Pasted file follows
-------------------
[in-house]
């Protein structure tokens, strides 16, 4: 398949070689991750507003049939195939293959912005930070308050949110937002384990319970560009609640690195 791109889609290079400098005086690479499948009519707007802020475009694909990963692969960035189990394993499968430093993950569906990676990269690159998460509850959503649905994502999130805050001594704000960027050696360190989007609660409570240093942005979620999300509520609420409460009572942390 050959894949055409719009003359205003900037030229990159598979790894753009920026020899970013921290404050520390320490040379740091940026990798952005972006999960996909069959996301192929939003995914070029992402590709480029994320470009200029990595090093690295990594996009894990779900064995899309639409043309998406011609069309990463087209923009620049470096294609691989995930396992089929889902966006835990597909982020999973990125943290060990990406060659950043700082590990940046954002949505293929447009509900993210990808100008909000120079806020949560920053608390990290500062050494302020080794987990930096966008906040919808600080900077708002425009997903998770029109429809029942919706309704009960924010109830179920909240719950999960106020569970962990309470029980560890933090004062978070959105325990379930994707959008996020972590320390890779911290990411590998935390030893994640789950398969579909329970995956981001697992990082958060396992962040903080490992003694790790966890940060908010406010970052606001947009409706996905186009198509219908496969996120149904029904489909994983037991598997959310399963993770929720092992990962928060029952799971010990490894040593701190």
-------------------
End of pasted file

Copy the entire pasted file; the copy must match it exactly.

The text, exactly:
[in-house]
């Protein structure tokens, strides 16, 4: 398949070689991750507003049939195939293959912005930070308050949110937002384990319970560009609640690195 791109889609290079400098005086690479499948009519707007802020475009694909990963692969960035189990394993499968430093993950569906990676990269690159998460509850959503649905994502999130805050001594704000960027050696360190989007609660409570240093942005979620999300509520609420409460009572942390 050959894949055409719009003359205003900037030229990159598979790894753009920026020899970013921290404050520390320490040379740091940026990798952005972006999960996909069959996301192929939003995914070029992402590709480029994320470009200029990595090093690295990594996009894990779900064995899309639409043309998406011609069309990463087209923009620049470096294609691989995930396992089929889902966006835990597909982020999973990125943290060990990406060659950043700082590990940046954002949505293929447009509900993210990808100008909000120079806020949560920053608390990290500062050494302020080794987990930096966008906040919808600080900077708002425009997903998770029109429809029942919706309704009960924010109830179920909240719950999960106020569970962990309470029980560890933090004062978070959105325990379930994707959008996020972590320390890779911290990411590998935390030893994640789950398969579909329970995956981001697992990082958060396992962040903080490992003694790790966890940060908010406010970052606001947009409706996905186009198509219908496969996120149904029904489909994983037991598997959310399963993770929720092992990962928060029952799971010990490894040593701190």